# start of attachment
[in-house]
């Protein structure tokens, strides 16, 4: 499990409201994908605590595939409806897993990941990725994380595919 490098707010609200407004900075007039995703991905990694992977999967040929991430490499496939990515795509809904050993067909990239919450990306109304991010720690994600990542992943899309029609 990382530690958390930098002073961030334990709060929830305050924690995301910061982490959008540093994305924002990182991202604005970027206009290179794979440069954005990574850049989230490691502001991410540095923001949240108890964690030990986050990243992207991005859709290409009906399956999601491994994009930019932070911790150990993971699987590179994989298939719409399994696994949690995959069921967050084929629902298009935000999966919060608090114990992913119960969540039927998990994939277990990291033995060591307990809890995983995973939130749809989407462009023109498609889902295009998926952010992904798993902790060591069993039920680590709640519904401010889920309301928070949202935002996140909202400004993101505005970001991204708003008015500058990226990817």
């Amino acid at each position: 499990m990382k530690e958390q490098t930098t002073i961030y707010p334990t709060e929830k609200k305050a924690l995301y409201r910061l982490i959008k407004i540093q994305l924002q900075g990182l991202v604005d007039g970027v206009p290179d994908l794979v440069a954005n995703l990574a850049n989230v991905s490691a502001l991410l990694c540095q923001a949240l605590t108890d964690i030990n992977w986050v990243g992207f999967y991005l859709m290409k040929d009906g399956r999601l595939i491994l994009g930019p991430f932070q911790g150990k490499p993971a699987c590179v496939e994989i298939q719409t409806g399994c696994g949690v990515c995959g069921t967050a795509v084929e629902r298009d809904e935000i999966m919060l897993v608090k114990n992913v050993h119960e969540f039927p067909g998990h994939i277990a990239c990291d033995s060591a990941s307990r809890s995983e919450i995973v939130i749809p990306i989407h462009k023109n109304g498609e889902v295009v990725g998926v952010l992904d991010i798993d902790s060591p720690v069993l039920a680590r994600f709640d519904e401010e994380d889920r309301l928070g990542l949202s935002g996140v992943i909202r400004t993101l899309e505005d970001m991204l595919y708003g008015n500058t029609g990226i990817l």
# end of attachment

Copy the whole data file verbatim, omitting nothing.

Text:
[in-house]
């Protein structure tokens, strides 16, 4: 499990409201994908605590595939409806897993990941990725994380595919 490098707010609200407004900075007039995703991905990694992977999967040929991430490499496939990515795509809904050993067909990239919450990306109304991010720690994600990542992943899309029609 990382530690958390930098002073961030334990709060929830305050924690995301910061982490959008540093994305924002990182991202604005970027206009290179794979440069954005990574850049989230490691502001991410540095923001949240108890964690030990986050990243992207991005859709290409009906399956999601491994994009930019932070911790150990993971699987590179994989298939719409399994696994949690995959069921967050084929629902298009935000999966919060608090114990992913119960969540039927998990994939277990990291033995060591307990809890995983995973939130749809989407462009023109498609889902295009998926952010992904798993902790060591069993039920680590709640519904401010889920309301928070949202935002996140909202400004993101505005970001991204708003008015500058990226990817």
């Amino acid at each position: 499990m990382k530690e958390q490098t930098t002073i961030y707010p334990t709060e929830k609200k305050a924690l995301y409201r910061l982490i959008k407004i540093q994305l924002q900075g990182l991202v604005d007039g970027v206009p290179d994908l794979v440069a954005n995703l990574a850049n989230v991905s490691a502001l991410l990694c540095q923001a949240l605590t108890d964690i030990n992977w986050v990243g992207f999967y991005l859709m290409k040929d009906g399956r999601l595939i491994l994009g930019p991430f932070q911790g150990k490499p993971a699987c590179v496939e994989i298939q719409t409806g399994c696994g949690v990515c995959g069921t967050a795509v084929e629902r298009d809904e935000i999966m919060l897993v608090k114990n992913v050993h119960e969540f039927p067909g998990h994939i277990a990239c990291d033995s060591a990941s307990r809890s995983e919450i995973v939130i749809p990306i989407h462009k023109n109304g498609e889902v295009v990725g998926v952010l992904d991010i798993d902790s060591p720690v069993l039920a680590r994600f709640d519904e401010e994380d889920r309301l928070g990542l949202s935002g996140v992943i909202r400004t993101l899309e505005d970001m991204l595919y708003g008015n500058t029609g990226i990817l």